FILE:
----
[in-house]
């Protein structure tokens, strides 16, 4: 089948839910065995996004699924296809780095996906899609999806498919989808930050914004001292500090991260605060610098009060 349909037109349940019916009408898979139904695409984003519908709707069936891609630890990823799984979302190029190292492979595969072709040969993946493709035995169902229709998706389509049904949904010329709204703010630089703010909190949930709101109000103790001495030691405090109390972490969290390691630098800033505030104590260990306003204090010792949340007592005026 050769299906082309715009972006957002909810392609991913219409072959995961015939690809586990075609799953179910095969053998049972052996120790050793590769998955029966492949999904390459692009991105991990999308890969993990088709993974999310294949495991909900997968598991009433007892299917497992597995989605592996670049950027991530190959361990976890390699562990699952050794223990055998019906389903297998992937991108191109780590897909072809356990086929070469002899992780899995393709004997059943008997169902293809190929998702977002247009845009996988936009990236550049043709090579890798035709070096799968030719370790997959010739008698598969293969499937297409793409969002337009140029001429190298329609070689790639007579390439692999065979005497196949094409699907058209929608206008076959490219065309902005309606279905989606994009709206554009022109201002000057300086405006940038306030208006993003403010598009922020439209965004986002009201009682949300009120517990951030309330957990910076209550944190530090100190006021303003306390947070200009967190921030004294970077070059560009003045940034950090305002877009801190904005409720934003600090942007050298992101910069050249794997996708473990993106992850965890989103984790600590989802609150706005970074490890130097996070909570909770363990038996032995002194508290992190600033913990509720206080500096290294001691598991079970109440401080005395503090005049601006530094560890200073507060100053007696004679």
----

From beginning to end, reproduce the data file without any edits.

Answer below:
[in-house]
């Protein structure tokens, strides 16, 4: 089948839910065995996004699924296809780095996906899609999806498919989808930050914004001292500090991260605060610098009060 349909037109349940019916009408898979139904695409984003519908709707069936891609630890990823799984979302190029190292492979595969072709040969993946493709035995169902229709998706389509049904949904010329709204703010630089703010909190949930709101109000103790001495030691405090109390972490969290390691630098800033505030104590260990306003204090010792949340007592005026 050769299906082309715009972006957002909810392609991913219409072959995961015939690809586990075609799953179910095969053998049972052996120790050793590769998955029966492949999904390459692009991105991990999308890969993990088709993974999310294949495991909900997968598991009433007892299917497992597995989605592996670049950027991530190959361990976890390699562990699952050794223990055998019906389903297998992937991108191109780590897909072809356990086929070469002899992780899995393709004997059943008997169902293809190929998702977002247009845009996988936009990236550049043709090579890798035709070096799968030719370790997959010739008698598969293969499937297409793409969002337009140029001429190298329609070689790639007579390439692999065979005497196949094409699907058209929608206008076959490219065309902005309606279905989606994009709206554009022109201002000057300086405006940038306030208006993003403010598009922020439209965004986002009201009682949300009120517990951030309330957990910076209550944190530090100190006021303003306390947070200009967190921030004294970077070059560009003045940034950090305002877009801190904005409720934003600090942007050298992101910069050249794997996708473990993106992850965890989103984790600590989802609150706005970074490890130097996070909570909770363990038996032995002194508290992190600033913990509720206080500096290294001691598991079970109440401080005395503090005049601006530094560890200073507060100053007696004679």